Adaptec, PMC-Sierra Move 3-Gig SAS Forward

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Adaptec and PMC-Sierra propelled 3 gigabit per second Serial Attached SCSI (SAS) closer to reality this week, with the first 3 Gb/s transmission and interconnect, respectively.

Adaptec claims it has become the first company to achieve full first-generation Serial Attached SCSI speeds of 3 Gb/s in tests of an ASIC (application specific integrated circuit) that reached peak throughput of 5 Gb/s.

Adaptec says the signal transmission keeps it on track to deliver the first solutions built around 3 Gb/s SAS, the next-generation serial storage interface.

Adaptec reports its SAS ASIC is also architected to run at second-generation SAS speeds of 6 Gb/s. Early delivery of the dual-architecture ASIC will help
system builders speed time-to-market of first-generation SAS solutions and reduce costs of second-generation solutions, according to the company. The ASIC will incorporate Adaptec’s HostRAID data protection technology and is part of Adaptec’s suite of interoperable end-to-end solutions.

The prototype Adaptec ASIC generated the Serial Attached SCSI data, and Adaptec link technology converted the data commands into electrical signals transmitted over a serial cable at 3 gigabits per second, the two key capabilities required to build Serial Attached SCSI chips.

“Market interest in Serial Attached SCSI continues to build as product development efforts keep the industry on track to introduce Serial Attached SCSI systems by mid-2004,” maintains John Monroe, a research vice president at Gartner Dataquest. “The interface’s support for storage of both high-demand transactional data and archived reference information, combined with its ability to deliver greater system throughput and scalability, could make it
a significant part of the enterprise market starting in 2005.”

PMC-Sierra Introduces 3-Gig SAS Interconnect

PMC-Sierra, meanwhile, introduced the first 3 gigabit per second SAS interconnect.

“Parallel SCSI has basically run out of gas,” stated Mark Stibitz, VP and general manager of PMC-Sierra’s Enterprise Storage Division, in an interview with Enterprise Storage Forum. “It’s time to take advantage of high-speed serial interconnects.”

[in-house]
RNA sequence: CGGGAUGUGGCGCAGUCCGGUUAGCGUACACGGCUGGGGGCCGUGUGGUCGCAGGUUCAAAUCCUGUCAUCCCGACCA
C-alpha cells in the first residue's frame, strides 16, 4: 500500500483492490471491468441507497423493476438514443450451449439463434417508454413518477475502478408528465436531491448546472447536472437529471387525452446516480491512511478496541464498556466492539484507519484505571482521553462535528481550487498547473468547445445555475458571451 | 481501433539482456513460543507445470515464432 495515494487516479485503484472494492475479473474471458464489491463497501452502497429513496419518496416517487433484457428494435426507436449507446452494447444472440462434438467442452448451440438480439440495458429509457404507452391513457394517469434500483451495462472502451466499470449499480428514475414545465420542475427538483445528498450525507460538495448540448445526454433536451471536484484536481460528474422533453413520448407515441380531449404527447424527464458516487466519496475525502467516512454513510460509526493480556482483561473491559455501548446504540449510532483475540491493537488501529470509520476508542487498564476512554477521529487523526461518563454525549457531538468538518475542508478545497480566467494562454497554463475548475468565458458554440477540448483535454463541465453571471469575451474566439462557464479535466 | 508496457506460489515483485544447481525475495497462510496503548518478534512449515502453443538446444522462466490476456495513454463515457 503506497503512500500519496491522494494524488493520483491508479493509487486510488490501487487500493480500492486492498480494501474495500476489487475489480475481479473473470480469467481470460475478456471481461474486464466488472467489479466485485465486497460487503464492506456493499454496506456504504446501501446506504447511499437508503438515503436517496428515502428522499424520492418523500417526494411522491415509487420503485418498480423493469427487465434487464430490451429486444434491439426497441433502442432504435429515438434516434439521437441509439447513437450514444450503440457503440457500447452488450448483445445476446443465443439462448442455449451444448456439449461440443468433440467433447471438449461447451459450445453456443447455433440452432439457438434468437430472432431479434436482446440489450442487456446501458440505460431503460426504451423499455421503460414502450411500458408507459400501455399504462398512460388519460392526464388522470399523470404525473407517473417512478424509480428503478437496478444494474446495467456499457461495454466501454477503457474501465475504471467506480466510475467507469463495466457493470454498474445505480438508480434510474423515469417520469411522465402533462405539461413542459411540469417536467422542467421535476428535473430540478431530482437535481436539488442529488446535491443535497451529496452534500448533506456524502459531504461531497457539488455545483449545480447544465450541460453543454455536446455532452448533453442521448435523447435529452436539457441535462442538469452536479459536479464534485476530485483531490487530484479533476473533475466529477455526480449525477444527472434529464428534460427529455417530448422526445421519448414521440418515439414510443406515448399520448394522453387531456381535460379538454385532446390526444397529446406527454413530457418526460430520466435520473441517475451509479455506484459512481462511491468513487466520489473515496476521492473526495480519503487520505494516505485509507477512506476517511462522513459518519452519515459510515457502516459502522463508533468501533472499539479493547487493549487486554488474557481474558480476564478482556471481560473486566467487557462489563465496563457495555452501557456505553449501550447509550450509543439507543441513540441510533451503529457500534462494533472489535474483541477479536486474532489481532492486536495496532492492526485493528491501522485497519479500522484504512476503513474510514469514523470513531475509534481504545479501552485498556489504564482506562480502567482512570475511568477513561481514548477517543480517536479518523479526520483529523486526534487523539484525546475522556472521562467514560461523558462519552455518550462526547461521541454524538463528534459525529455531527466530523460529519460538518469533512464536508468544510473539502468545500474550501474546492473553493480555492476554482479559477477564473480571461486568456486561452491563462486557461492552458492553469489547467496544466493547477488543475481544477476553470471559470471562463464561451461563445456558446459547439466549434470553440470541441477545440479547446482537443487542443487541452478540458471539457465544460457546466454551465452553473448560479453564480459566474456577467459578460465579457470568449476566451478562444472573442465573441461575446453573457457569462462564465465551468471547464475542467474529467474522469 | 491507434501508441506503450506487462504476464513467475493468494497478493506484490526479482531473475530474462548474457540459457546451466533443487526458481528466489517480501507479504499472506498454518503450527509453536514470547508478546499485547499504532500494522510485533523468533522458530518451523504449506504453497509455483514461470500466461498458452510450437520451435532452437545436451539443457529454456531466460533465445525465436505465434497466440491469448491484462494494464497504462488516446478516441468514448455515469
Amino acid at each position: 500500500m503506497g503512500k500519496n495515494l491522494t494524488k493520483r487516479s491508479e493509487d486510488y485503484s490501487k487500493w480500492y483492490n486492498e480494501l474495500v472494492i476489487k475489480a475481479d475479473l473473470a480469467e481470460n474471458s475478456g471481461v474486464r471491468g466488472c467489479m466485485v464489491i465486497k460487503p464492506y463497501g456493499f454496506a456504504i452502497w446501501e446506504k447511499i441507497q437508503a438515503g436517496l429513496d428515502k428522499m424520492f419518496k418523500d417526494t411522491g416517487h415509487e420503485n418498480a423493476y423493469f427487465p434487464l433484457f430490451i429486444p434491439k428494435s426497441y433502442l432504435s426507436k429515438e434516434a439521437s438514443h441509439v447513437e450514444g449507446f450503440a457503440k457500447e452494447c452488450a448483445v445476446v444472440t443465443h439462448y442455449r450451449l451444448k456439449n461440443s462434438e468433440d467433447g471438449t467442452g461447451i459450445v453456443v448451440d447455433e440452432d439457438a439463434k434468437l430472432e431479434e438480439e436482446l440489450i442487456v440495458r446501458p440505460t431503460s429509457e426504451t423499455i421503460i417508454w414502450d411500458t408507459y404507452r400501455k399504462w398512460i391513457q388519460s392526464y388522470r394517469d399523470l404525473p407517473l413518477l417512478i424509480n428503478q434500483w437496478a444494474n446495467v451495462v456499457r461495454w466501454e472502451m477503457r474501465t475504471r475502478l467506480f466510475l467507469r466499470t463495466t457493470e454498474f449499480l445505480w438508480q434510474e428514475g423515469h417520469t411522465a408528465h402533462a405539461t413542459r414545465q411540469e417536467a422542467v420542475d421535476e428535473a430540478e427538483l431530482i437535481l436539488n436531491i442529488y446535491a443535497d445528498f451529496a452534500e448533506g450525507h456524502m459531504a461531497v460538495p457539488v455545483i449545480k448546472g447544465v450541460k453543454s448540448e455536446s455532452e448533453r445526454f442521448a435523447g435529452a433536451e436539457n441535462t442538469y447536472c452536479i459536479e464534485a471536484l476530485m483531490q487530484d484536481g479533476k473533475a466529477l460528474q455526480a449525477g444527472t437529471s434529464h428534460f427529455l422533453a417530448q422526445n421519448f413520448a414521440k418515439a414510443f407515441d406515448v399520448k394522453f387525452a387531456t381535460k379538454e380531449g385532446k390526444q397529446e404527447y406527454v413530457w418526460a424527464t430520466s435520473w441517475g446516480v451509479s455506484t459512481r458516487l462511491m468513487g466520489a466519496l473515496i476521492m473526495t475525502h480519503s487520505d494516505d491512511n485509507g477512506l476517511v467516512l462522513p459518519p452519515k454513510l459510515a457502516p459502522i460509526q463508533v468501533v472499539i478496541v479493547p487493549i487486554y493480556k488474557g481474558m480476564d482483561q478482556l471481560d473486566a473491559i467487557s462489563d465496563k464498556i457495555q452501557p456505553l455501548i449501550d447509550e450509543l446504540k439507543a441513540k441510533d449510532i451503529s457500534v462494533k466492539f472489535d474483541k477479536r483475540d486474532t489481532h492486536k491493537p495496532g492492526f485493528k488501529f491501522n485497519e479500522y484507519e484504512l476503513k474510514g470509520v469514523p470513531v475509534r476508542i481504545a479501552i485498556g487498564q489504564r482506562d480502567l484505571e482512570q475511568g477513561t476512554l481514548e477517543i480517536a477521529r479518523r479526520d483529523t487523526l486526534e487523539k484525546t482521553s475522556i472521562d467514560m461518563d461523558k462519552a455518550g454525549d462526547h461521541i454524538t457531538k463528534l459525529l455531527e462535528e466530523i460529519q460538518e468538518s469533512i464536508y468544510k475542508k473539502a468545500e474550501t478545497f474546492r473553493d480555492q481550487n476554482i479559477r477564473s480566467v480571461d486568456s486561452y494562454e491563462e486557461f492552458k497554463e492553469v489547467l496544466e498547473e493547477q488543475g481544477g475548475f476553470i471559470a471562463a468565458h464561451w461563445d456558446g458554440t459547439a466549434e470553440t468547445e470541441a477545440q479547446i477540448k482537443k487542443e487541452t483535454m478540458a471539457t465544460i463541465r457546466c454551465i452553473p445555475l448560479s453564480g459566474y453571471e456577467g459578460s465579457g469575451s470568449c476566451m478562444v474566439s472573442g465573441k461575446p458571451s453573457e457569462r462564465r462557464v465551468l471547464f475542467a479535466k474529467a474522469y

With dual-ported drives, no single point of failure, and other enterprise-class features, Stibitz expects rapid adoption of SAS once the first products hit the market next year.

“We expect to see a very fast cutover to SAS, probably sometime next year,” he says.

Stibitz reports there has been a “high level of design activity” by OEMs around SAS, and he expects product announcements to pick up in the next few months.

SAS backplanes also support Serial ATA drives, allowing customers to combine high-end performance with low-cost backup in the same solution.

PMC-Sierra’s new PM8380 QuadSMX 3G gigabit serial interconnect is a four-channel, bi-directional 2:1 multiplexer/demultiplexer operating at 3 Gb/s. The device provides storage and server equipment makers with a high-performance gigabit serial interface solution for applications such as SAS host-controller signal steering to internal or external storage targets, signal repeating, and level shifting.

Manufactured in 0.18um CMOS technology, the QuadSMX 3G is optimized for low power, small footprint, and advanced signal integrity. It supports both 3.0
and 1.5 Gb/s operation and is electrically compliant with the SAS 1.0 and SATA I/II industry standard specifications. The product supports auto-detect or programmable output swing level control for seamless interconnect to SATA I, SATA II, or SAS hard disk drives. Functionality can either be pin-strapped or user programmed through a serial interface.

The QuadSMX 3G has a typical power of 800mW and is packaged in an 11x11mm, 100-pin CABGA. Pricing is $14 in quantities of 10,000.

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Paul Shread
Paul Shread
eSecurity Editor Paul Shread has covered nearly every aspect of enterprise technology in his 20+ years in IT journalism, including an award-winning series on software-defined data centers. He wrote a column on small business technology for, and covered financial markets for 10 years, from the dot-com boom and bust to the 2007-2009 financial crisis. He holds a market analyst certification.

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